“I have a young adult son recently diagnosed on the autism spectrum who has never received any treatment services. His story is long and complicated but we need help … ”
“I'm looking for information on ABA for my three-year-old autistic son …. I don't know where to go … Thank you for taking the time to read and respond.”
“I believe that my son has autism even though he has never been diagnosed. I only recently found out about the symptoms …. I will be attending the Forum to learn more about it …. Thank you so much for your help.”
These are just a few of the many messages that we’ve received here at the LAC; these are just a few voices to represent so many who need the support we offer. And after four years of serving the lowcountry, we desperately need your help to continue operating.
For the last four years, we’ve committed to hosting fully accessible, free events. In fact, our annual Autism Forum is the largest free, live autism conference in the world! But since we don’t make money from our events, the LAC has no cash reserves.
We’re tremendously grateful to our sponsors, of course, but aside from event-specific funding, we have no ongoing financial support. Most months, we receive zero donations. And that’s not sustainable, so we’re asking for your help today.
The LAC is comprised of volunteers; no one on our leadership team or board receives a salary. As such, your donations go directly toward providing no-cost information, events, and support for the Charleston-area autism community.
We do what we do because we see a need, and because we believe in the tremendous potential of people with autism. We are a non-profit organization, and we don't receive government funding.
Right now, we're very much in need of recurring donations from you, so that we can continue serving lowcountry autism families.
Without your gifts, we won’t be able to continue providing online resources, responding to messages from families in need, and hosting our free live Autism Forum and other events that provide vital information and bring our community together.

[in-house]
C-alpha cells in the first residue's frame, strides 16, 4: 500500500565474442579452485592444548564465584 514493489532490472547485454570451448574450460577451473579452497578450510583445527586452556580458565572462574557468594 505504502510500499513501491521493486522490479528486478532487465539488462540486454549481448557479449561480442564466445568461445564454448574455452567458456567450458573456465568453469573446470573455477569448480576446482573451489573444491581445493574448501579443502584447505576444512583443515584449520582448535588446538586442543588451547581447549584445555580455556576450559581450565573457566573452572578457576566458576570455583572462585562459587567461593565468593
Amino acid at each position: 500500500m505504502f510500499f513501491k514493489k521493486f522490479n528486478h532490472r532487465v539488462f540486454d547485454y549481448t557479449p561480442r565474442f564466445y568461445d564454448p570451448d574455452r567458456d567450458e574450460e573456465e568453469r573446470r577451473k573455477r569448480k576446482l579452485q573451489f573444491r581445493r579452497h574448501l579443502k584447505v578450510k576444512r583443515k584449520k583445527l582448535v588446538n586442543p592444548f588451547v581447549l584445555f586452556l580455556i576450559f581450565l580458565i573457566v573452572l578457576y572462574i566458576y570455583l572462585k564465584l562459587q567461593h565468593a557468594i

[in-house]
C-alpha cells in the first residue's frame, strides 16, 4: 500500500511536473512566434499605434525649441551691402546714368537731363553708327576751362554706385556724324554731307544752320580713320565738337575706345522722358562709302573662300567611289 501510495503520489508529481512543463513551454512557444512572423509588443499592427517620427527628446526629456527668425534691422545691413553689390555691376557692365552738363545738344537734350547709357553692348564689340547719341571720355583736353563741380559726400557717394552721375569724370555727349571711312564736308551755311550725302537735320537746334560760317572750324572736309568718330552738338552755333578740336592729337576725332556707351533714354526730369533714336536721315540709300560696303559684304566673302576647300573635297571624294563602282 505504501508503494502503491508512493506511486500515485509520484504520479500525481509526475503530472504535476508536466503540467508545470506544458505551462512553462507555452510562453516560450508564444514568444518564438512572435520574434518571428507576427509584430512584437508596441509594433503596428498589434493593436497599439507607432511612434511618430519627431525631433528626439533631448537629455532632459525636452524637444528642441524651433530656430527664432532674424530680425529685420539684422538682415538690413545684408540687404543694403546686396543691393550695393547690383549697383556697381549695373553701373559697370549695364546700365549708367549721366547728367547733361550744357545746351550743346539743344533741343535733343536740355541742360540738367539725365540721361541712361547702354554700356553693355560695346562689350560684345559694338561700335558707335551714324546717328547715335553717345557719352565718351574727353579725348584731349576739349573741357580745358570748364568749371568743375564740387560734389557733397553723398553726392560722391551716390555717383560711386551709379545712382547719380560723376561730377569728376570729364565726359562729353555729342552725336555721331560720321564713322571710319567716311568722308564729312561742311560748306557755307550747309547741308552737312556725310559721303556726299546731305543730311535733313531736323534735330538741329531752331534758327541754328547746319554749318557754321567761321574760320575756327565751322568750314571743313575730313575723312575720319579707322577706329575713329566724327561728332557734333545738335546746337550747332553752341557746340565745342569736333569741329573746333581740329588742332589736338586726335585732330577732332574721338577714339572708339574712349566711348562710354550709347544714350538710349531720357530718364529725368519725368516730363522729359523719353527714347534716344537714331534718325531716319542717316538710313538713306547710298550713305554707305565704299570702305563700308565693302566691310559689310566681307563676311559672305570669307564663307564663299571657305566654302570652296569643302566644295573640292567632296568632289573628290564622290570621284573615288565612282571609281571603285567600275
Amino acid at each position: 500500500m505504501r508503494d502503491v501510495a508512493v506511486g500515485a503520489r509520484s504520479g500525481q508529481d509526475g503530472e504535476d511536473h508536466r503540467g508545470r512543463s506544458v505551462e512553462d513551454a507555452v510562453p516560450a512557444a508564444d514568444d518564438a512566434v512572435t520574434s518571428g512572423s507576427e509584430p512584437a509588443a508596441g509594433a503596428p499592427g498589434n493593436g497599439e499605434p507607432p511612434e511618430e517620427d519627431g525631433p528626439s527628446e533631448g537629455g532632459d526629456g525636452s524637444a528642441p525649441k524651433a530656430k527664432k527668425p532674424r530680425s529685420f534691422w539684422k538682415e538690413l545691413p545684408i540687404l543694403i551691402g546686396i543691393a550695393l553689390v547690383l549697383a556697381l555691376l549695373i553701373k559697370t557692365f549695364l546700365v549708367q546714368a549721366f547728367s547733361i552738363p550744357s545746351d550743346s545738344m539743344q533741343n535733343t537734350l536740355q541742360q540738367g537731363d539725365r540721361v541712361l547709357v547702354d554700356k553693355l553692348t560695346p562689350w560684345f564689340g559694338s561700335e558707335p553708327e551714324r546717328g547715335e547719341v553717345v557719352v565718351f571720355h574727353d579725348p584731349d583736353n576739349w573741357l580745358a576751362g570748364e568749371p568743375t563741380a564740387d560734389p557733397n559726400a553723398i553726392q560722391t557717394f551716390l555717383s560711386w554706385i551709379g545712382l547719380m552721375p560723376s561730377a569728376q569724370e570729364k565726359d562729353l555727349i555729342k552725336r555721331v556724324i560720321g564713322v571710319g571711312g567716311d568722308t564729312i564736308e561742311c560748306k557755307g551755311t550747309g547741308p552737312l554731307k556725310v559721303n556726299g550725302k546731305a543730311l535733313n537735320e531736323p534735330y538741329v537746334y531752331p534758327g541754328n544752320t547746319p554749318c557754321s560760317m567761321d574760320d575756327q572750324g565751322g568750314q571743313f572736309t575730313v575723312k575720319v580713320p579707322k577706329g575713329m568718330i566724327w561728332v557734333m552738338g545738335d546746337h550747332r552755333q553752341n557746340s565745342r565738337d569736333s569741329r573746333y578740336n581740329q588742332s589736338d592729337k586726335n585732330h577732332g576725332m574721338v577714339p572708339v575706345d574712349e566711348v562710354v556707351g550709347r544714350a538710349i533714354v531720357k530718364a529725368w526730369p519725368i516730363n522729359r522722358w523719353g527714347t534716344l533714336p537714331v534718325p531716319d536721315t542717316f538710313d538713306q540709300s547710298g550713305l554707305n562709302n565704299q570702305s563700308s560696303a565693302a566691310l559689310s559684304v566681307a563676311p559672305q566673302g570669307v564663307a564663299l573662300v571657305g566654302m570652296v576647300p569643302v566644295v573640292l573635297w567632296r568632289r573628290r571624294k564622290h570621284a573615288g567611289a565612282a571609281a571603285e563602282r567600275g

If the LAC has helped you and those you love, please give back to our work on an ongoing basis. To do so, click the Paypal button below and then check the “Make This Recurring (Monthly)” box next to the amount of your donation.
We suggest a monthly contribution of $25 per month per person, which is less then a dollar a day. To put that amount in perspective, it's less than what you might spend on a snack from the vending machine at work.
You probably wouldn't think twice about buying an extra soda or bag of pretzels, but your spare change could make all the difference for the LAC.
Of course, gifts of $5, $10, $20 or $100+ per month are wholeheartedly welcomed and appreciated. Don’t wait - make your secure, tax-deductible contribution today!
Your Gifts Allow Us To:
- Connect families impacted by ASDs with essential, regionally-based services. We regularly receive messages from individuals, parents, siblings, and caregivers requesting information and assistance, and we respond with free guidance, resources, and support.
- Offer free, practical, up-to-date information through our website, blog posts, resource lists, emails, and social media feeds. And our reach continues to grow: our Facebook page has gained 4,300+ likes, and our email list includes 1,500+ autism families and providers.
- Host our major annual event, the Lowcountry Autism Forum … the largest free live autism conference in the world! We had over 800 people attend our 2014 Forum, and we expect 1,000+ attendees for our fourth Autism Forum on Saturday, September 19, 2015.
- Present other free live events, such as our Zumbathon, Autism Walk, annual Business Conference and Autism Town Hall Meeting.
- Tell families through our words and actions: You're not alone. There is hope.
Will you join us in serving the Charleston area autism community?
If so, make your secure, tax-deductible contribution today!
2015 Lowcountry Autism Consortium, Inc. All rights reserved. The Lowcountry Autism Consortium is a qualified 501(c)(3) tax-exempt organization.
First image courtesy of Simon Howden at FreeDigitalPhotos.net; second image courtesy of winnond at FreeDigitalPhotos.net